By Henrylito D. Tacio
After digging to a depth of 100 meters last year, Japanese scientists found traces of copper wire dating back 1,000 years, and came to the conclusion that their ancestors already had a telephone network one hundred decades ago.
In the weeks that followed, American scientists dug 200 meters and headlines in the American papers read: “US scientists have found traces of 2000 year old optical fibers, and have concluded that their ancestors already had advanced high-tech digital telephone 1000 years earlier than the Japanese.”
One week later, a Filipino newspaper reported the following: “After digging as deep as 500 meters, Filipino scientists have found absolutely nothing. They have concluded that 5,000 years ago, their ancestors were already using wireless technology.”
Ah, Filipinos, a different kind of breed, indeed. “Filipinos are worth dying for!” declared the late Senator Benigno “Ninoy” Aquino. And they are scattered all over the globe. Wherever I go – whether Australia, Canada, South Africa, United Kingdom, or United States – I usually meet them. Their usual greeting when I see them is “Kabayan, kumusta ka?”
“Are you happy to be here?” a Filipino reporter asked some Filipinos working in Italy. The reply was a sounding “Yes.” As follow-up question, the interviewer inquired, “Would you like to go back to the Philippines?” The answer was a big “No.” When asked for the reason, they chorused: “We are treated fairly and people really admire us, our way of doing things.”
“In Florence,” reports Alan C. Robles, a Filipino journalist who travels in and out of Europe, every now and then, “the McDonald’s concessionaire wants only Filipinos to staff all the outlets.” No wonder, then, why Oscar winner Roberto Benigni said that Italy without Filipinos would be like Italy without spaghetti.
Even in Saudi Arabia, Filipinos are well appreciated. In an e-mail, I got this information: “Muhammad Al-Maghrabi became handicapped and shut down his flower and gifts shop business in Jeddah after his Filipino workers insisted on leaving and returning home.”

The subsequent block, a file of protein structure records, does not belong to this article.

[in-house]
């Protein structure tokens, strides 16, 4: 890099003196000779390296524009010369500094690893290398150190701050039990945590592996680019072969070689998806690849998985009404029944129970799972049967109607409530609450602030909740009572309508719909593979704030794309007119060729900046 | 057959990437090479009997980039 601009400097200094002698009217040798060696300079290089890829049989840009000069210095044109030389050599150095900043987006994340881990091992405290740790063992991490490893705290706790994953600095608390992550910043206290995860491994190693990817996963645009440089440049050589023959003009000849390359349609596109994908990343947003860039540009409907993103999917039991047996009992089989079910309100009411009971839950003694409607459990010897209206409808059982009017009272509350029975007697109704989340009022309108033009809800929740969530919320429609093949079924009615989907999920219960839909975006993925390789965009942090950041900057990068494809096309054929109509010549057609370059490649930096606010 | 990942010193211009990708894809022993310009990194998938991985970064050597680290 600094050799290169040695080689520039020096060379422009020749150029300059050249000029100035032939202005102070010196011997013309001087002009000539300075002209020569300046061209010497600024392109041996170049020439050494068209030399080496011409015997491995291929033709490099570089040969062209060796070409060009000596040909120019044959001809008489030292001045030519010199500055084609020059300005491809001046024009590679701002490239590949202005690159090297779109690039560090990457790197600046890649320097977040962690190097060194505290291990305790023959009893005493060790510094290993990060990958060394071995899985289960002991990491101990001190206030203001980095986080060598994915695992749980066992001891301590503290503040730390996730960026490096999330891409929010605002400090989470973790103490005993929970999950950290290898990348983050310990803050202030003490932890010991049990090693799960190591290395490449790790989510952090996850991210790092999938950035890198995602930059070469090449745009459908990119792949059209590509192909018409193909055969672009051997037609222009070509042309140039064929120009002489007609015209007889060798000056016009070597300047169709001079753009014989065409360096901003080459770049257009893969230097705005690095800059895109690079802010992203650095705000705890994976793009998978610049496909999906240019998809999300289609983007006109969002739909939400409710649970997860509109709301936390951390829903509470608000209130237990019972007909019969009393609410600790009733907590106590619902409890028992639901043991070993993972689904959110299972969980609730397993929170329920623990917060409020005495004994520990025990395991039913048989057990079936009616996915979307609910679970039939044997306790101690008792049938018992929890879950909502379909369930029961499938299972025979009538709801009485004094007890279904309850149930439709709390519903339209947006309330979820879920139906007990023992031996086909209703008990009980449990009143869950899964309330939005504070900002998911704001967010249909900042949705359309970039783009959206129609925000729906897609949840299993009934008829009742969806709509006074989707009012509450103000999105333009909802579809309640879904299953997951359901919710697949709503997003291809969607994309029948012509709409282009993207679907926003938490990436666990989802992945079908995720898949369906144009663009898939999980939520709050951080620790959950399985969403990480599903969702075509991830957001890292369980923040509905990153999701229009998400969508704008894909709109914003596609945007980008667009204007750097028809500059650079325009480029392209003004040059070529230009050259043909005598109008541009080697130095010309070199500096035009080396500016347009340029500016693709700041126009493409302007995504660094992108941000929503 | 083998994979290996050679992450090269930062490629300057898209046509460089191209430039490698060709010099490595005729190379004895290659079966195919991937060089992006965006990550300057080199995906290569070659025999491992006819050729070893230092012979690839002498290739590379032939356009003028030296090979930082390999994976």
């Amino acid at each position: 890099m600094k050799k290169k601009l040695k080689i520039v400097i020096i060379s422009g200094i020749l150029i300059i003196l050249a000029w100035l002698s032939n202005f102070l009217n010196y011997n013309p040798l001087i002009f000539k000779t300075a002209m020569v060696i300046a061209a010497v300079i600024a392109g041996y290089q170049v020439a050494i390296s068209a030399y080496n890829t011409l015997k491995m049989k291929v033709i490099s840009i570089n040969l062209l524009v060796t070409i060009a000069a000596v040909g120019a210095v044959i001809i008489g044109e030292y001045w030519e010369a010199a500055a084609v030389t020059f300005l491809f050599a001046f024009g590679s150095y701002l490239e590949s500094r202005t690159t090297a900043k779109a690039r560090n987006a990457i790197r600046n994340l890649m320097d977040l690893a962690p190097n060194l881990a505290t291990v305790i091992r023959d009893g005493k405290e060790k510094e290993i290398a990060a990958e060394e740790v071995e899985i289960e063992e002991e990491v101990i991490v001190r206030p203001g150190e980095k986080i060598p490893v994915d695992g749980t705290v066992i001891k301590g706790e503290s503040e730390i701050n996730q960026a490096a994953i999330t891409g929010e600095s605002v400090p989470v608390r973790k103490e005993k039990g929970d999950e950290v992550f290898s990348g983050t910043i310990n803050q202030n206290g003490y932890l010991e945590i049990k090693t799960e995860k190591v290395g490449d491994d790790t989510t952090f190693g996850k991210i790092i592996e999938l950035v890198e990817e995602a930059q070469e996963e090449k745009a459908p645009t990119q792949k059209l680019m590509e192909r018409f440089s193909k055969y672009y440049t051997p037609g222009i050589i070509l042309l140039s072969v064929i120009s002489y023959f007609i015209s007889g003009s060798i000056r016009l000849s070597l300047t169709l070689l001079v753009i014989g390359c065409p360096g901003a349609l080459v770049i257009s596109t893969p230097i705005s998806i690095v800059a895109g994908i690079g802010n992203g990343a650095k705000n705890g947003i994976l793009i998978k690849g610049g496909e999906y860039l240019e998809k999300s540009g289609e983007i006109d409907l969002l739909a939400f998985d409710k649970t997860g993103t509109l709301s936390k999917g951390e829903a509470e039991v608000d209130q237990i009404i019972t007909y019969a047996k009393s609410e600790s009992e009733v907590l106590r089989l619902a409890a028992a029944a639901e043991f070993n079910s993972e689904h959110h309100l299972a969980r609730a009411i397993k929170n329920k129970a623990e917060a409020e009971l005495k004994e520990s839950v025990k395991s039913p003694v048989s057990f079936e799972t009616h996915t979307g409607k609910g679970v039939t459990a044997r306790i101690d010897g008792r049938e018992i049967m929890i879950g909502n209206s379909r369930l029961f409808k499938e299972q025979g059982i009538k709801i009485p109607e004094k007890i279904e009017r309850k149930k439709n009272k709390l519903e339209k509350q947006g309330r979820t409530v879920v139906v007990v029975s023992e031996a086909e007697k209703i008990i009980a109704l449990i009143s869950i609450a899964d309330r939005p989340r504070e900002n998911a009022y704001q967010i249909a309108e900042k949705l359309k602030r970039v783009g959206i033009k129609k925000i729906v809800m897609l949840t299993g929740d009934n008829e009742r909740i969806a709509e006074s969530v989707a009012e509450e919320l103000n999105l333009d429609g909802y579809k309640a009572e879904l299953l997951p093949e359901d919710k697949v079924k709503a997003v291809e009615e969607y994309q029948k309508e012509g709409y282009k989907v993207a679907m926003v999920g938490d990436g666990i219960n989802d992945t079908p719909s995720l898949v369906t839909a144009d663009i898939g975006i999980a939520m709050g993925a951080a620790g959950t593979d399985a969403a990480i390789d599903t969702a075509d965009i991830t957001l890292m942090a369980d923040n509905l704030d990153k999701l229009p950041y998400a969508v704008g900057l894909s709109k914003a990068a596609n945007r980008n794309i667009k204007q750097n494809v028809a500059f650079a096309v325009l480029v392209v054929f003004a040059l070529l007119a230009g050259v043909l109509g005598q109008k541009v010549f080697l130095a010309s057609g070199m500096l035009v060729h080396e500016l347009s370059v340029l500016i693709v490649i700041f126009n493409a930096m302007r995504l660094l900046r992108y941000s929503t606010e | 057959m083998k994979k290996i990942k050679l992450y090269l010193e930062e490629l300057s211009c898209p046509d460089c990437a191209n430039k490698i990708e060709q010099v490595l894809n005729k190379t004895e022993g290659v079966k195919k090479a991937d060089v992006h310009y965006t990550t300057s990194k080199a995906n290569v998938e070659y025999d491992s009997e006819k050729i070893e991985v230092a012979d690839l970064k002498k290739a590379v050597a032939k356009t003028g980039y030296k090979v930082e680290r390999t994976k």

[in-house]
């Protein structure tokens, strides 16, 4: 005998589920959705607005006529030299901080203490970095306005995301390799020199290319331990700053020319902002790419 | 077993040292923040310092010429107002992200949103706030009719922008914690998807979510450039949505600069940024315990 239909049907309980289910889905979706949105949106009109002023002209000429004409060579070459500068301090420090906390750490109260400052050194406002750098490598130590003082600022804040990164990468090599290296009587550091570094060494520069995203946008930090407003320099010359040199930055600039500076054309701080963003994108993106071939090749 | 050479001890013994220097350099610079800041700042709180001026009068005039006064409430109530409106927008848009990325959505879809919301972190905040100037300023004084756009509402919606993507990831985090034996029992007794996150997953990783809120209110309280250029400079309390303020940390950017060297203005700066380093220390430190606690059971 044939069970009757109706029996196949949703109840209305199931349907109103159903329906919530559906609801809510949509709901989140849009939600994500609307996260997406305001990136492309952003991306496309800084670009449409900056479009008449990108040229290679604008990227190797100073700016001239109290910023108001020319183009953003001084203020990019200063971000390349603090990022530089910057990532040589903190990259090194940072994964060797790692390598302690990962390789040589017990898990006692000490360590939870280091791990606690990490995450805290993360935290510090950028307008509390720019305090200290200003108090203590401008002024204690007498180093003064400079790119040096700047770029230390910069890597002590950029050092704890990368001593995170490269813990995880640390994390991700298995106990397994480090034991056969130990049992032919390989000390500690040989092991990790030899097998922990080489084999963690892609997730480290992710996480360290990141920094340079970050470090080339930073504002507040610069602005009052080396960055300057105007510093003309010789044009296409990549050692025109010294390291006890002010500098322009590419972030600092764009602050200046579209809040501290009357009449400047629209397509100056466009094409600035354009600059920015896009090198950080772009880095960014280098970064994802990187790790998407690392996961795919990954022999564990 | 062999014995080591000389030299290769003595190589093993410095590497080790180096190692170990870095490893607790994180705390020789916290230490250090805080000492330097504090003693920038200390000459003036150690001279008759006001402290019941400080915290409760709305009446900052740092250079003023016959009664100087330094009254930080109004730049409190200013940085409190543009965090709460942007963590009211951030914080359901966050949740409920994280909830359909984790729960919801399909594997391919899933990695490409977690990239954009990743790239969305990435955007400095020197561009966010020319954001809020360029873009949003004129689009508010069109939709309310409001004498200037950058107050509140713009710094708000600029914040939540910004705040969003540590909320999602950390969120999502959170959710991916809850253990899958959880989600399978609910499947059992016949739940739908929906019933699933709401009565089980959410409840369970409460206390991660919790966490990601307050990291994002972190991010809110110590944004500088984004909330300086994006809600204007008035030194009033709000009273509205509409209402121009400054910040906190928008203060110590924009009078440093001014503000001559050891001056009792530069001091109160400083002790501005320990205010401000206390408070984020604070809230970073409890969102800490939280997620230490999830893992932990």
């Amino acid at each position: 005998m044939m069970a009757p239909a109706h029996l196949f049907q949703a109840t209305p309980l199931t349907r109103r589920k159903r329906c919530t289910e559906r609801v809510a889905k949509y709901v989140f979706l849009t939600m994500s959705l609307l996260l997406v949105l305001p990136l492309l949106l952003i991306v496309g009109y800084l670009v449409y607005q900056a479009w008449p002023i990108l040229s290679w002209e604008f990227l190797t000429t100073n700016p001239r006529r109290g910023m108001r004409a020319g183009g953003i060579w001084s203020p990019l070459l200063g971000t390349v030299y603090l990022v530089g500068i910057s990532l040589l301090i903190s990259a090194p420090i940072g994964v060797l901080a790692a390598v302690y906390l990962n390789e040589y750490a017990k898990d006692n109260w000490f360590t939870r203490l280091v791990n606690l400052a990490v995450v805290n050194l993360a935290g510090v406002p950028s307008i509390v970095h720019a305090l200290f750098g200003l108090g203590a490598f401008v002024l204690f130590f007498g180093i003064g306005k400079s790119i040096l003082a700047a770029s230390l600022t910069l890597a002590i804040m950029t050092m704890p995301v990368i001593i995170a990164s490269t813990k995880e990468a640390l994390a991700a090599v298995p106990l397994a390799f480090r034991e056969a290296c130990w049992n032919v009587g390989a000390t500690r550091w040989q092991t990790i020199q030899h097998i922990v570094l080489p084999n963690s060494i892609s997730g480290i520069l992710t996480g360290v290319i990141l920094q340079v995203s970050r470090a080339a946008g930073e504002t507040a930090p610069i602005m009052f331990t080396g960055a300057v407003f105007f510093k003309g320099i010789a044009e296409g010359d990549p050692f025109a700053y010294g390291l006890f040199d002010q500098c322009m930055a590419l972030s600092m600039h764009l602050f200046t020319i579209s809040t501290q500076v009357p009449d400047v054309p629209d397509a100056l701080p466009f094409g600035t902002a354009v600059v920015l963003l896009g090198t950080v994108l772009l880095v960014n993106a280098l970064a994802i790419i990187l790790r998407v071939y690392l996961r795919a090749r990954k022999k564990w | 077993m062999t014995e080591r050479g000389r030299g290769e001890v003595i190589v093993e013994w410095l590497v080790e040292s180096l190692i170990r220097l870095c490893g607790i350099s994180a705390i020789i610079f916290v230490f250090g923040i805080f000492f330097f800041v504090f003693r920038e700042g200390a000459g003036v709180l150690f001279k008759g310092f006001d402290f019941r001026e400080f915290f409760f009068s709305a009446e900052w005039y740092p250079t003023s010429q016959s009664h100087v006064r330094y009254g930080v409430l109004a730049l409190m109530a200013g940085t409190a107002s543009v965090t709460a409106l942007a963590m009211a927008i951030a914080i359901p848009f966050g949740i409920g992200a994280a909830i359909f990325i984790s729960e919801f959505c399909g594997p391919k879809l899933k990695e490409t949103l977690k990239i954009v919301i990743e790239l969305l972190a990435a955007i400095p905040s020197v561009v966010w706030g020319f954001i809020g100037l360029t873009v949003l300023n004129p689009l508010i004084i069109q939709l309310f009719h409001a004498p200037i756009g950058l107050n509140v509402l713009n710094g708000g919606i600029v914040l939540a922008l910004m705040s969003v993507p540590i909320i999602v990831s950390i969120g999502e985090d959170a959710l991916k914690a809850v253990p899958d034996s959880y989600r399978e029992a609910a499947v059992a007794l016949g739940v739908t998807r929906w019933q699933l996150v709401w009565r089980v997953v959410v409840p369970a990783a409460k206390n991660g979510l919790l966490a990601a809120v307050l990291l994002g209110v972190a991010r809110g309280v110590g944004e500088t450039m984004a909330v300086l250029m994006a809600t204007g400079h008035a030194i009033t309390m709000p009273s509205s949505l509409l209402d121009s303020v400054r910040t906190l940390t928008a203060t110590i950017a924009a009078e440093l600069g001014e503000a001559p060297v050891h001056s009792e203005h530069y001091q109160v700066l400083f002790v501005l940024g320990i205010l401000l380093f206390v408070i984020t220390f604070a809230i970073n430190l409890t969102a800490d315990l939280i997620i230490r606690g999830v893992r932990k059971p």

This was what the owner said, “When they left, I felt as if I had lost my arms. I was so sad that I lost my appetite.” So, he decided to fly to Manila to look for two other Filipino workers to replace the ones who had left. When asked why he didn’t hire any other nationalities, he replied, “There is no comparison between Filipinos and others.”
Saudi Arabia has the largest number of Filipino workers — 1,019,577 — outside the Philippines. In 2006 alone, the Kingdom recruited more than 223,000 workers from the Philippines and their numbers are still increasing.
Even health professionals are joining the bandwagon. Every year, about 2,000 doctors leave the country for good. “The figures came as a shock to me,” said Dr. Willie T. Ong, who urged newly graduate doctors to stay and serve the country. He is so concerned that the exodus of doctors — and nurses, too! — would leave the country’s millions of poor with no one to turn to for medical treatment.
Filipinos, particularly those who are professionals and skilled, who left the country and find job elsewhere is a big “brain drain,” to quote the words of experts. The British Royal Society minted the “brain drain” tag in the early 1950s. That described the cascade of highly skilled workers into the United States and Canada.
“Our first overseas Filipino workers left in the early 1970s,” reports veteran journalist Juan Mercado. “That torrent continues today. This has whittled down our stock of seamen and health care personnel, from pediatricians to obstetricians and oncologists.” And in a recent Baguio meeting, it was noted that the country is now shortage of geologists, pilots, computer specialists, accountants, and air controllers, among others.
All told, 3,000 or so Filipinos migrate to other counties every day. “Educated Filipinos tend to leave the country to serve foreigners at their country’s expense,” deplored 2004 Chemistry Nobel laureate Aaron Ciechanover.
We cannot blame them for leaving the country. The standard of living here is very low. There are no jobs available. The political situation is unstable. The economy is not doing well. “Until 1972, peso had kept its value of P7 to the one dollar until I finished college,” someone observed.
Most Filipinos are poor. “Without land, they cannot build homes or produce food,” pointed out Ramon Magsaysay Award winner Antonio Meloto. “Without decent homes, they have no dreams. Without dreams, they have no desire to study or work. It is terribly un-Christian for Filipinos to be squatters in a country where there is so much land in the possession of a few.”
So, don’t wonder if today the Philippines is famous as the “housemaid” capital of the world. It ranks very high as the “cheapest labor” capital of the world, too. In an e-mail, the letter sender wrote, “We have maids in Hong Kong, laborers in Saudi Arabia, dancers in Japan, migrants and TNTs (for tago ng tago) in Australia and the United States, and all sorts of other ‘tricky’ jobs in other parts of the globe.”
Quo Vadis, Pinoy?”
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